This month, Dan Gordon, an executive consultant in the IBM Global Healthcare Centre of Competence, spoke at the MaRS Future of Medicine lecture series on global trends in digital healthcare. He provides further insight on the “digital hospital” in the following guest blog post.
No matter what specific projects digital hospitals choose to take on, they all have one characteristic in common: they all fundamentally believe that to succeed in this environment of chaotic, complex, continuous change, they must know how to innovate and operationalize new ways of doing things. Fundamental to this healthcare trend is the information and communications technology (ICT) infrastructure that enables information sharing among healthcare providers and consumers.
The best-in-class healthcare organizations have well-functioning innovation engines or platforms that allow their people to:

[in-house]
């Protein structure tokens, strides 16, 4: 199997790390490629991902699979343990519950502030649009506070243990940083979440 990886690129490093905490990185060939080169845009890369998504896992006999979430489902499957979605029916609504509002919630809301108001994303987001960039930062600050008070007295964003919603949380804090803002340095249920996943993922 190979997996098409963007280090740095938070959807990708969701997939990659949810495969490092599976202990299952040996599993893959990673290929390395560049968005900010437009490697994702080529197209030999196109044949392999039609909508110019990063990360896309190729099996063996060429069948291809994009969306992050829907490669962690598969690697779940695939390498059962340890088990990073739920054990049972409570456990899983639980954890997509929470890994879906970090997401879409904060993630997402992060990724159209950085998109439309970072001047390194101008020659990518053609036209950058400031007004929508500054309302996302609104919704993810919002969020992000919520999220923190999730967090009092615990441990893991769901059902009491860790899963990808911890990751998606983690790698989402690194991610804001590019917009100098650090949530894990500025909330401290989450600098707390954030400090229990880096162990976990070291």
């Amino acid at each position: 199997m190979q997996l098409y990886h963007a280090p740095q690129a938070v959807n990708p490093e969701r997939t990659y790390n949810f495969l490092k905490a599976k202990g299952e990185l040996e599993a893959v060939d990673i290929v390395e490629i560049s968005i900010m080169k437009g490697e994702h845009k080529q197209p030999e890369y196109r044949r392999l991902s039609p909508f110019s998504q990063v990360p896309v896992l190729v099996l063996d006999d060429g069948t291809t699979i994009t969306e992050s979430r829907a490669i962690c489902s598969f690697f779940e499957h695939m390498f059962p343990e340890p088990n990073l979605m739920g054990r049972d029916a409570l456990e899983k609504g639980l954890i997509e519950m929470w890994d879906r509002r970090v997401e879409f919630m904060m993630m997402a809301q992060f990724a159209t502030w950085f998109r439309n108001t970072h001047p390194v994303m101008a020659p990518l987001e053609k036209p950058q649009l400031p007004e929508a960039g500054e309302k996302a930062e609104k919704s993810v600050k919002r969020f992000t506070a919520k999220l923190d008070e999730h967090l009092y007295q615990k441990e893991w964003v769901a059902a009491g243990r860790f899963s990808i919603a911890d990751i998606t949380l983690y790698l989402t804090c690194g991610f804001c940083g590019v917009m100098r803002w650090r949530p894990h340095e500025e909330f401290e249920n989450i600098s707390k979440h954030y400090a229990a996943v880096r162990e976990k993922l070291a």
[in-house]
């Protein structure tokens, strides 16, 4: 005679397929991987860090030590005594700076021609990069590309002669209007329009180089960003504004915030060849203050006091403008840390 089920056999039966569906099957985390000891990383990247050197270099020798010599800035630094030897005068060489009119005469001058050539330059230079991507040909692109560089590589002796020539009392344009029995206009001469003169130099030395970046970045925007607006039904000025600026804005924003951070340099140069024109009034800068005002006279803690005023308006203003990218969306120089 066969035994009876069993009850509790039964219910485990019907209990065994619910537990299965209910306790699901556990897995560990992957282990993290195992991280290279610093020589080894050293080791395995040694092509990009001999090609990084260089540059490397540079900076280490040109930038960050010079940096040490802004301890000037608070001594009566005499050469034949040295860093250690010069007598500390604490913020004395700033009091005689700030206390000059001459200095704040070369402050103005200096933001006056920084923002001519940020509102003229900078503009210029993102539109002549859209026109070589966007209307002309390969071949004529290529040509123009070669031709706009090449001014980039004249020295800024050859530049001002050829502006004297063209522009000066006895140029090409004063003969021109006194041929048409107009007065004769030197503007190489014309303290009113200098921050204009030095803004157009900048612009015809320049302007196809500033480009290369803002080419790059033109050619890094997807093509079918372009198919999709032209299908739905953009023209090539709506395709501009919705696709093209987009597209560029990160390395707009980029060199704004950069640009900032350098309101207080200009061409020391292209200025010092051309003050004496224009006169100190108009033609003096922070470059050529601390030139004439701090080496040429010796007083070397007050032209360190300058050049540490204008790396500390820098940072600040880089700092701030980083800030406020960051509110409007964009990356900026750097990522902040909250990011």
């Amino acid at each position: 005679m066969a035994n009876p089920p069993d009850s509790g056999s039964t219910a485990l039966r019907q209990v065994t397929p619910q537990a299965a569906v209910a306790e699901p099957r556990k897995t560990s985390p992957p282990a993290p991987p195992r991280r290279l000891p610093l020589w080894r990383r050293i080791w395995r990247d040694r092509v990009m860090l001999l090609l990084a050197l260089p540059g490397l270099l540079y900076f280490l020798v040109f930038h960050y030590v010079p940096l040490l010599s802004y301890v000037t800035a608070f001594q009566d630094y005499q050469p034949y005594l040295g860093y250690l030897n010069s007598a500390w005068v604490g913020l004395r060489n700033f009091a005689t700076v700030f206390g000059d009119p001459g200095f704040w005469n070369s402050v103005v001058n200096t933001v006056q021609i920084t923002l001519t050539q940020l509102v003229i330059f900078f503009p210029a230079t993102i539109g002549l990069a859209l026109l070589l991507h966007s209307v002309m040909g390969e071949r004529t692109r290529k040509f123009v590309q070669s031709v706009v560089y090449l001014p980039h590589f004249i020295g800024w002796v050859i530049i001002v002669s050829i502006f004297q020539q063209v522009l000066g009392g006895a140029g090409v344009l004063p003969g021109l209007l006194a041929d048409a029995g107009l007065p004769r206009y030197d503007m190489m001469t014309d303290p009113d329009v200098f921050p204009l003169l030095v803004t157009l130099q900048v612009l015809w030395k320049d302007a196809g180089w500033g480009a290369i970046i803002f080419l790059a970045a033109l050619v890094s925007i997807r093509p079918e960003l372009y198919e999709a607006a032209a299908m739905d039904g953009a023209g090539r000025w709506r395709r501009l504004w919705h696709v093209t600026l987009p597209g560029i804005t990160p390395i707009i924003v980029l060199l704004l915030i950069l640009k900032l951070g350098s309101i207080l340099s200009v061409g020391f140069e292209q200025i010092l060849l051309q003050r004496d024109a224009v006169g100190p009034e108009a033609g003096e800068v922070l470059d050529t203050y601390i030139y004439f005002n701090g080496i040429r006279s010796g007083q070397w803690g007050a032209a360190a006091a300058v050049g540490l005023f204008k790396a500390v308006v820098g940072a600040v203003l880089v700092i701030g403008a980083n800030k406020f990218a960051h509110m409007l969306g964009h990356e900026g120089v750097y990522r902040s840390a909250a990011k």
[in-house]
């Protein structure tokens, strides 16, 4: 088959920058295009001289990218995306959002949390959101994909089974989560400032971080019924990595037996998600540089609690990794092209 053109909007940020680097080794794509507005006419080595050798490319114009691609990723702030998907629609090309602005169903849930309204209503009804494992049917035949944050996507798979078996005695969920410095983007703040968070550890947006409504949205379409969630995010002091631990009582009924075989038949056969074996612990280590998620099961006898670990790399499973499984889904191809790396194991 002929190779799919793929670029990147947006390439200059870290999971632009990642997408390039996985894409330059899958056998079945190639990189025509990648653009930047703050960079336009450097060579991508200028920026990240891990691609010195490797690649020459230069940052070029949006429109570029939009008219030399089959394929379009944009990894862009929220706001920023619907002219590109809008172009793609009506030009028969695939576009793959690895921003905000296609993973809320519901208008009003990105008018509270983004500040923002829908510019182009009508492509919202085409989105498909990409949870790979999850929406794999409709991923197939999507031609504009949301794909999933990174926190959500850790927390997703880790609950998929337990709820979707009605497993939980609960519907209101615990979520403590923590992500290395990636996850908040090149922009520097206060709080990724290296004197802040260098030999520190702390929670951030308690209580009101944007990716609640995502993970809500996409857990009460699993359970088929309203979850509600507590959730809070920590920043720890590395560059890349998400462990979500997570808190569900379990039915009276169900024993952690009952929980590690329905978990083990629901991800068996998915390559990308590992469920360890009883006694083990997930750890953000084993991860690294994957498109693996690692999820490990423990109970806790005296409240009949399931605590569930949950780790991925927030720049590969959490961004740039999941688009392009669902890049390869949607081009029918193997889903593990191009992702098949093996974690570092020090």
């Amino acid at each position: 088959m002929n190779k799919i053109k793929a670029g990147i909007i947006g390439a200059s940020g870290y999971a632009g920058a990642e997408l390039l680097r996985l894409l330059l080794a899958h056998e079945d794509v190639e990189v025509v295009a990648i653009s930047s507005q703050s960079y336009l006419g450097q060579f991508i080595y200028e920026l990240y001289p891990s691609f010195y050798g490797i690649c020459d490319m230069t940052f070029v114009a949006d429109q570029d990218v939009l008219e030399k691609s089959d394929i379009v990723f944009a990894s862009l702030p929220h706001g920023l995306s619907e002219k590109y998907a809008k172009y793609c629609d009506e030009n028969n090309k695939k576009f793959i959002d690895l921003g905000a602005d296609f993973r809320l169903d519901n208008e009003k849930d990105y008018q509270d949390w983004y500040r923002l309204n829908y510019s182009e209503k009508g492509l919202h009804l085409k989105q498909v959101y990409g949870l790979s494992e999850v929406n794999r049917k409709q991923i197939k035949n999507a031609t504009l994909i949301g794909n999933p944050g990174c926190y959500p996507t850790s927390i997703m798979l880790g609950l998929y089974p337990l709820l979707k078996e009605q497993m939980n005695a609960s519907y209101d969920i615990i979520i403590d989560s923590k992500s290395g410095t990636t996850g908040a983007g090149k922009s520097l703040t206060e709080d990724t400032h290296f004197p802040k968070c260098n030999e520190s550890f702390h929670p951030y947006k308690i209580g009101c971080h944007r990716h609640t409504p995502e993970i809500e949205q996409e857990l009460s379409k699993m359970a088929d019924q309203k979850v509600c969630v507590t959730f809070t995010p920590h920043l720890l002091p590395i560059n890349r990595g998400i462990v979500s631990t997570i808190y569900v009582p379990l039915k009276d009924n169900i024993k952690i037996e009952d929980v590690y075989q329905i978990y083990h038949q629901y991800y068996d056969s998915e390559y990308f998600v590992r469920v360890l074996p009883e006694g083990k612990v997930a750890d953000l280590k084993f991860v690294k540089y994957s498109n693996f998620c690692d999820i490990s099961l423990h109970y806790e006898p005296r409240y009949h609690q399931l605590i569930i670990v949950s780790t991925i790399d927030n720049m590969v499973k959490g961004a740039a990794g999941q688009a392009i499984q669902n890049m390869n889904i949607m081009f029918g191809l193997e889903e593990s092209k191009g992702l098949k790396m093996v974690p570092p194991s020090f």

These organizations have understood that underneath the technological noise created by the hyperbolic growth in mobile devices, social media, big data in the cloud and other technological advances in digital healthcare (as well as the large number of interrelated components that comprise the digital healthcare ecosystem), the only thing they really need to focus on is their ability to offer their patients, members and customers a completely different healthcare value proposition. They have built robust operating infrastructures that allow them to innovate new ways of doing just that.
That is the essence of the digital hospital, an electronic platform that enables ongoing validated learning. Our clients are in a continuous learning cycle, and their routes to success involve iteratively performing experiments that measure and increase the value of innovations. As health IT vendors, consultants and entrepreneurs, we must commit not only to providing products that work, but also to helping our clients with difficult and time-consuming integration challenges.
We must help them to modify their processes, to develop the policies and culture required to embrace modifications, to accept failures before successes and to develop measurements that will help them realize and demonstrate the value of their investments.
For more on this topic, see Dan’s slides from the MaRS Future of Medicine lecture.